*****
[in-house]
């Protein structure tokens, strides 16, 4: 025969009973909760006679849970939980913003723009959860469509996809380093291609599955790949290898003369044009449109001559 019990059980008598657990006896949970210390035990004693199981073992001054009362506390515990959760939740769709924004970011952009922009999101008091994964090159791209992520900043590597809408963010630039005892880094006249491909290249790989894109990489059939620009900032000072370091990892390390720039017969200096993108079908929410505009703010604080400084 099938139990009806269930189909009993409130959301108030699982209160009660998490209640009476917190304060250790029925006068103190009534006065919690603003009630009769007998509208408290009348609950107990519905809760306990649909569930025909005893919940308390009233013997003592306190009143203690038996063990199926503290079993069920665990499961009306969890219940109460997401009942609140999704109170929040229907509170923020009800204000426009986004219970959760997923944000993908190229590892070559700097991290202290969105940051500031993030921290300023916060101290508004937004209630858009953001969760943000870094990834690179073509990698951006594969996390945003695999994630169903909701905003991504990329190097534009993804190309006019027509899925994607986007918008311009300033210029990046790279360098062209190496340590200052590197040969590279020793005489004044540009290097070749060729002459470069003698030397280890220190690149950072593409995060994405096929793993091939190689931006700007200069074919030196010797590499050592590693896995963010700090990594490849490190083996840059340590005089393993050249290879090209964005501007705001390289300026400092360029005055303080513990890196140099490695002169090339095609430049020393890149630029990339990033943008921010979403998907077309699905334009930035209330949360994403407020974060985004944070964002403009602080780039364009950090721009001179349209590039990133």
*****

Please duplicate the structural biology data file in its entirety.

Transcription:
[in-house]
């Protein structure tokens, strides 16, 4: 025969009973909760006679849970939980913003723009959860469509996809380093291609599955790949290898003369044009449109001559 019990059980008598657990006896949970210390035990004693199981073992001054009362506390515990959760939740769709924004970011952009922009999101008091994964090159791209992520900043590597809408963010630039005892880094006249491909290249790989894109990489059939620009900032000072370091990892390390720039017969200096993108079908929410505009703010604080400084 099938139990009806269930189909009993409130959301108030699982209160009660998490209640009476917190304060250790029925006068103190009534006065919690603003009630009769007998509208408290009348609950107990519905809760306990649909569930025909005893919940308390009233013997003592306190009143203690038996063990199926503290079993069920665990499961009306969890219940109460997401009942609140999704109170929040229907509170923020009800204000426009986004219970959760997923944000993908190229590892070559700097991290202290969105940051500031993030921290300023916060101290508004937004209630858009953001969760943000870094990834690179073509990698951006594969996390945003695999994630169903909701905003991504990329190097534009993804190309006019027509899925994607986007918008311009300033210029990046790279360098062209190496340590200052590197040969590279020793005489004044540009290097070749060729002459470069003698030397280890220190690149950072593409995060994405096929793993091939190689931006700007200069074919030196010797590499050592590693896995963010700090990594490849490190083996840059340590005089393993050249290879090209964005501007705001390289300026400092360029005055303080513990890196140099490695002169090339095609430049020393890149630029990339990033943008921010979403998907077309699905334009930035209330949360994403407020974060985004944070964002403009602080780039364009950090721009001179349209590039990133």